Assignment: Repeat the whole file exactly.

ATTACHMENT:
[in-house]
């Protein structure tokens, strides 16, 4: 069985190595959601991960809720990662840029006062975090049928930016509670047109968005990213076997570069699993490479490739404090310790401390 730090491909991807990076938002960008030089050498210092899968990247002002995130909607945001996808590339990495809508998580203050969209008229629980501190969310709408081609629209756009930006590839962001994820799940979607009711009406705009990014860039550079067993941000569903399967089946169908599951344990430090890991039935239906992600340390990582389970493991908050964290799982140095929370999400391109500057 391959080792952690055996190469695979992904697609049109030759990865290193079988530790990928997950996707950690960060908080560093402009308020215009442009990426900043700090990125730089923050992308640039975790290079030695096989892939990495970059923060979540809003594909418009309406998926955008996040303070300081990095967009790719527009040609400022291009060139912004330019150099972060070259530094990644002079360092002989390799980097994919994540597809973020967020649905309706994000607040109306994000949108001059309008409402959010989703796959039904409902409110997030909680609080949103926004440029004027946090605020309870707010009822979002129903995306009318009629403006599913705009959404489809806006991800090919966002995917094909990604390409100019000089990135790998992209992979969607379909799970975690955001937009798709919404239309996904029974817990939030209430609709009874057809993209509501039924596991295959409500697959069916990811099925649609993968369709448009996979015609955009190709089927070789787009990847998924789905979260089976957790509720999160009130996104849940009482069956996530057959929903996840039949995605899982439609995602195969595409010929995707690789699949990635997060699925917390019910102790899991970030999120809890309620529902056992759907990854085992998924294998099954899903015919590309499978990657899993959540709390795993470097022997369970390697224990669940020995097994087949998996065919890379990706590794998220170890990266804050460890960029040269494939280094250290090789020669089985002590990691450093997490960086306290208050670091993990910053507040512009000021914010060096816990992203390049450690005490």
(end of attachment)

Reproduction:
[in-house]
């Protein structure tokens, strides 16, 4: 069985190595959601991960809720990662840029006062975090049928930016509670047109968005990213076997570069699993490479490739404090310790401390 730090491909991807990076938002960008030089050498210092899968990247002002995130909607945001996808590339990495809508998580203050969209008229629980501190969310709408081609629209756009930006590839962001994820799940979607009711009406705009990014860039550079067993941000569903399967089946169908599951344990430090890991039935239906992600340390990582389970493991908050964290799982140095929370999400391109500057 391959080792952690055996190469695979992904697609049109030759990865290193079988530790990928997950996707950690960060908080560093402009308020215009442009990426900043700090990125730089923050992308640039975790290079030695096989892939990495970059923060979540809003594909418009309406998926955008996040303070300081990095967009790719527009040609400022291009060139912004330019150099972060070259530094990644002079360092002989390799980097994919994540597809973020967020649905309706994000607040109306994000949108001059309008409402959010989703796959039904409902409110997030909680609080949103926004440029004027946090605020309870707010009822979002129903995306009318009629403006599913705009959404489809806006991800090919966002995917094909990604390409100019000089990135790998992209992979969607379909799970975690955001937009798709919404239309996904029974817990939030209430609709009874057809993209509501039924596991295959409500697959069916990811099925649609993968369709448009996979015609955009190709089927070789787009990847998924789905979260089976957790509720999160009130996104849940009482069956996530057959929903996840039949995605899982439609995602195969595409010929995707690789699949990635997060699925917390019910102790899991970030999120809890309620529902056992759907990854085992998924294998099954899903015919590309499978990657899993959540709390795993470097022997369970390697224990669940020995097994087949998996065919890379990706590794998220170890990266804050460890960029040269494939280094250290090789020669089985002590990691450093997490960086306290208050670091993990910053507040512009000021914010060096816990992203390049450690005490």